Charlotte Hoynes (BA/LLB (Hons) '21) knew from the outset that she wanted her honours thesis to focus on the relationship between the rule of law and administrative law.
What she didn’t know at the time was that her thesis would result in her being awarded the 2021 Blackburn Medal for Research in Law from The Australian National University (ANU) College of Law.
“Being awarded the Blackburn Medal at the conclusion of my Bachelor of Arts/Law (Hons) degree symbolises a lot of hard work — not just on the paper, but also over the course of my academic career at ANU,” Charlotte said.
“To have my work so warmly received and recognised in this way means a great deal.”
Charlotte’s thesis examined Justice James Edelman’s approach to the rule of law in administrative law.
“Justice Edelman is one of the most frequent dissenters on the High Court (of Australia) at present,” Charlotte said.
“I tried to unpick what drives these judicial disagreements and considered what these differences of opinion might reveal about the development of Australian public law.”
By analysing Justice Edelman’s public law dissenting opinions through the lens of Dworkinian legal theory, Charlotte argued that Justice Edelman “is developing a unique view of the role of the rule of law in the High Court’s 75(v) jurisdiction”.
Charlotte was motivated to research this topic after she completed several ANU College of Law undergraduate courses.
“My interest in the doctrinal side of this topic stemmed from LAWS2201 Administrative Law (my favourite subject, which probably makes me a rare breed of law student), and my theoretical interest developed from the elective LAWS4309 Colonialism and the Rule of Law,” Charlotte said.
The challenge was marrying these two topics within a scope appropriate for an honours thesis.
“It took many consultations with my supervisor, Professor Leighton McDonald, to find the right angle to tackle the topic,” Charlotte said.
“I am grateful to him for encouraging me to pursue a project I am passionate about and I think that shines through in the finished product.”
Charlotte believes both Professor McDonald and Professor James Stellios FAAL helped set her on her current career path.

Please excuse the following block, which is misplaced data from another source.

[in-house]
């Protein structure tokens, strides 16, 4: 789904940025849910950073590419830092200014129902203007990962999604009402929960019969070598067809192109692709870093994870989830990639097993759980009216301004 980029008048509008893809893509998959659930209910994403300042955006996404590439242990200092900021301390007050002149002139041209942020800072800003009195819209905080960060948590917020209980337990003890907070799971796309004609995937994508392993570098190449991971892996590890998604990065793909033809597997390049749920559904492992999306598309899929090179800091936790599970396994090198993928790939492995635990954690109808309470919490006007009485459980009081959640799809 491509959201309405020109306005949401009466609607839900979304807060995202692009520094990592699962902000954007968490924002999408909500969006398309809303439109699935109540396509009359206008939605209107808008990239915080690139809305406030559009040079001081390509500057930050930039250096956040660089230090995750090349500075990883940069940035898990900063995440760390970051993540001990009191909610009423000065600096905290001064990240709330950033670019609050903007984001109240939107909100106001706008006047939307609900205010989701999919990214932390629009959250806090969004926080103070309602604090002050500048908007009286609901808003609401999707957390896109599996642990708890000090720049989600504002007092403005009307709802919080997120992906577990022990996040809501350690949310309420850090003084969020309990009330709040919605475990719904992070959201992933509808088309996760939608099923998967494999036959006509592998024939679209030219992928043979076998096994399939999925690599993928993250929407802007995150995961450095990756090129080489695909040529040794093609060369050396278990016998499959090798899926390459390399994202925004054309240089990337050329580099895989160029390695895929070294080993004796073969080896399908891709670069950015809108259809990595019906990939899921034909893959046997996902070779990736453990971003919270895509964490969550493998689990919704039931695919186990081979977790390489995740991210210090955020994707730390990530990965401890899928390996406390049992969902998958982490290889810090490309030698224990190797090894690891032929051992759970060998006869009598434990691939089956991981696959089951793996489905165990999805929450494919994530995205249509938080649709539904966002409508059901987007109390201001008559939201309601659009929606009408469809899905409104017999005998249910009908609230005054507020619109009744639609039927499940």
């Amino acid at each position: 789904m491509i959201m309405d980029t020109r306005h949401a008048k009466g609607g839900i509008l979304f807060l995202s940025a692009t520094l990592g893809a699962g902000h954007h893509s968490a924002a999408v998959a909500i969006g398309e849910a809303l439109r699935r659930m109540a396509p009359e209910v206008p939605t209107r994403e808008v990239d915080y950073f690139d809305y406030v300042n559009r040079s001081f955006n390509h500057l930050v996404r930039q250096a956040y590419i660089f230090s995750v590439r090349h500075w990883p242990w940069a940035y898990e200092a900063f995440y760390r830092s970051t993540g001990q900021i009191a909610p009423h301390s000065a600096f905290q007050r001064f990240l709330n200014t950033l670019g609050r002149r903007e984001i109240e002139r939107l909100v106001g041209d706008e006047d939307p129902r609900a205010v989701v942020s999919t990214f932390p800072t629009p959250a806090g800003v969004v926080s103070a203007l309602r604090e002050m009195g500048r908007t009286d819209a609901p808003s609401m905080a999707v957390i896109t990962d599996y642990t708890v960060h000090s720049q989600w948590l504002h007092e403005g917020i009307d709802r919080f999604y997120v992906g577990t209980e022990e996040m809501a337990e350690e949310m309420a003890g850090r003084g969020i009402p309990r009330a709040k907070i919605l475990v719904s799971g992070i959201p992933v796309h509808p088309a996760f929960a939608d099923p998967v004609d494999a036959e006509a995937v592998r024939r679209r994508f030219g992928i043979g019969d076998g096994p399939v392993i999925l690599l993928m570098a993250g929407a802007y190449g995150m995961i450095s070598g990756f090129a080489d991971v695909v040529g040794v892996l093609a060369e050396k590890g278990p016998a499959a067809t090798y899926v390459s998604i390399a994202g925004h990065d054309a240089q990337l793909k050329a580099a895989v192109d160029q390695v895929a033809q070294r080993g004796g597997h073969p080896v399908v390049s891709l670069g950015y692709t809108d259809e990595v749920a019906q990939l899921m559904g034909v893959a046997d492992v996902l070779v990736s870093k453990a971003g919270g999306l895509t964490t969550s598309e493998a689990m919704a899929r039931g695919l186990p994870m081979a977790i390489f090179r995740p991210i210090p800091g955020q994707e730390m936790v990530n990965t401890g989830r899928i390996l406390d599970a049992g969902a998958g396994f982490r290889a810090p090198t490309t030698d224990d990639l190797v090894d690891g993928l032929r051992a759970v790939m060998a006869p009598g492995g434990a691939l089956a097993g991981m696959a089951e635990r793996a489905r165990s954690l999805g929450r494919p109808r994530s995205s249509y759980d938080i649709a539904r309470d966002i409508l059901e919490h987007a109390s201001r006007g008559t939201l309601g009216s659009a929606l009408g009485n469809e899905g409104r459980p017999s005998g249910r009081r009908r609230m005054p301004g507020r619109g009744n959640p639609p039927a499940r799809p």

“Their tutelage fostered my interest in administrative and constitutional law, sharpened my analytical skills and gave me the academic foundations to critically examine public law issues,” she said.
In 2019, Charlotte was also awarded the Leslie Zines Constitutional Law Scholarship, which supported her to undertake a supervised 10-week internship at the Commonwealth Attorney-General’s Department.
“This experience affirmed my career ambitions, and helped me secure my graduate role at the Australian Government Solicitor (AGS),” she said.
In her role as a graduate lawyer at the AGS, Charlotte is part of a team that provides advice to government on a range of public law issues.
“My days are spent researching a wide variety of challenging legal questions,” she said.
While Charlotte is set on pursuing a career in public law focusing on constitutional or administrative law, she is not yet sure what direction this will take her in.
“I have a lot to learn about the law and myself as a lawyer, so I am not yet certain where my career will take me,” she said. “I would also love to undertake further study.”
Reflecting upon her study experiences at the ANU College of Law, Charlotte encourages law students to work hard and put themselves out there.
“If an area of law interests you — run with it,’” she said. “ANU Law offers so many opportunities if you are ready and willing to take advantage of them.”
“Getting involved with the ANU community by attending events and seminars or reaching out to academics or tutors whose work resonates with you are great ways to get to know people and explore your interests.”